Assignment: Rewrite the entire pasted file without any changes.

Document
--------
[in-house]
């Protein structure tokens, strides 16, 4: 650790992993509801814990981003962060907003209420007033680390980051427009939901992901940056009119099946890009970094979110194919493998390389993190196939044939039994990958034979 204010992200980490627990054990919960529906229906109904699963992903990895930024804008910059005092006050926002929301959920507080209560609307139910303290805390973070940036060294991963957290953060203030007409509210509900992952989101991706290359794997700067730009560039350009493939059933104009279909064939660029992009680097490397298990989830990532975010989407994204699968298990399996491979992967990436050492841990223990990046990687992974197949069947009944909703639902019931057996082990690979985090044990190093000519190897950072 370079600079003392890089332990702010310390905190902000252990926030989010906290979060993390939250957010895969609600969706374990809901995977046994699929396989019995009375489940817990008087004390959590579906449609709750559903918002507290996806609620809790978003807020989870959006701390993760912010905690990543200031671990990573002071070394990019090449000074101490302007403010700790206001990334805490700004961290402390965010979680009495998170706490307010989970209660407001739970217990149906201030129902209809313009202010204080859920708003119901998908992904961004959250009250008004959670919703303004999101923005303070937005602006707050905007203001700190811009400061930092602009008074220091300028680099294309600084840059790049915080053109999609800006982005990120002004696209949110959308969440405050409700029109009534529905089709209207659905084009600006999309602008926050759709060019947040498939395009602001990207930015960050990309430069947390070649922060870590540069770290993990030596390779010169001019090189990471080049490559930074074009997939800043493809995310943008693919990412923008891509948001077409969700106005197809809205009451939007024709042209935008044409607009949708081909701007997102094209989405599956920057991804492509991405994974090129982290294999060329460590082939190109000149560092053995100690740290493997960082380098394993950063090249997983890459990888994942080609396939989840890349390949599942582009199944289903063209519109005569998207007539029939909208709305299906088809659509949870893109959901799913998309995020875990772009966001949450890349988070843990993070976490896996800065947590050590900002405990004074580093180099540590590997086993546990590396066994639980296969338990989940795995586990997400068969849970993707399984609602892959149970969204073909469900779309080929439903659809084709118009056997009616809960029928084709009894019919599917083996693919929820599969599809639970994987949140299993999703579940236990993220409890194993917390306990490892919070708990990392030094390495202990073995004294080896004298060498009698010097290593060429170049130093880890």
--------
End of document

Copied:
[in-house]
């Protein structure tokens, strides 16, 4: 650790992993509801814990981003962060907003209420007033680390980051427009939901992901940056009119099946890009970094979110194919493998390389993190196939044939039994990958034979 204010992200980490627990054990919960529906229906109904699963992903990895930024804008910059005092006050926002929301959920507080209560609307139910303290805390973070940036060294991963957290953060203030007409509210509900992952989101991706290359794997700067730009560039350009493939059933104009279909064939660029992009680097490397298990989830990532975010989407994204699968298990399996491979992967990436050492841990223990990046990687992974197949069947009944909703639902019931057996082990690979985090044990190093000519190897950072 370079600079003392890089332990702010310390905190902000252990926030989010906290979060993390939250957010895969609600969706374990809901995977046994699929396989019995009375489940817990008087004390959590579906449609709750559903918002507290996806609620809790978003807020989870959006701390993760912010905690990543200031671990990573002071070394990019090449000074101490302007403010700790206001990334805490700004961290402390965010979680009495998170706490307010989970209660407001739970217990149906201030129902209809313009202010204080859920708003119901998908992904961004959250009250008004959670919703303004999101923005303070937005602006707050905007203001700190811009400061930092602009008074220091300028680099294309600084840059790049915080053109999609800006982005990120002004696209949110959308969440405050409700029109009534529905089709209207659905084009600006999309602008926050759709060019947040498939395009602001990207930015960050990309430069947390070649922060870590540069770290993990030596390779010169001019090189990471080049490559930074074009997939800043493809995310943008693919990412923008891509948001077409969700106005197809809205009451939007024709042209935008044409607009949708081909701007997102094209989405599956920057991804492509991405994974090129982290294999060329460590082939190109000149560092053995100690740290493997960082380098394993950063090249997983890459990888994942080609396939989840890349390949599942582009199944289903063209519109005569998207007539029939909208709305299906088809659509949870893109959901799913998309995020875990772009966001949450890349988070843990993070976490896996800065947590050590900002405990004074580093180099540590590997086993546990590396066994639980296969338990989940795995586990997400068969849970993707399984609602892959149970969204073909469900779309080929439903659809084709118009056997009616809960029928084709009894019919599917083996693919929820599969599809639970994987949140299993999703579940236990993220409890194993917390306990490892919070708990990392030094390495202990073995004294080896004298060498009698010097290593060429170049130093880890």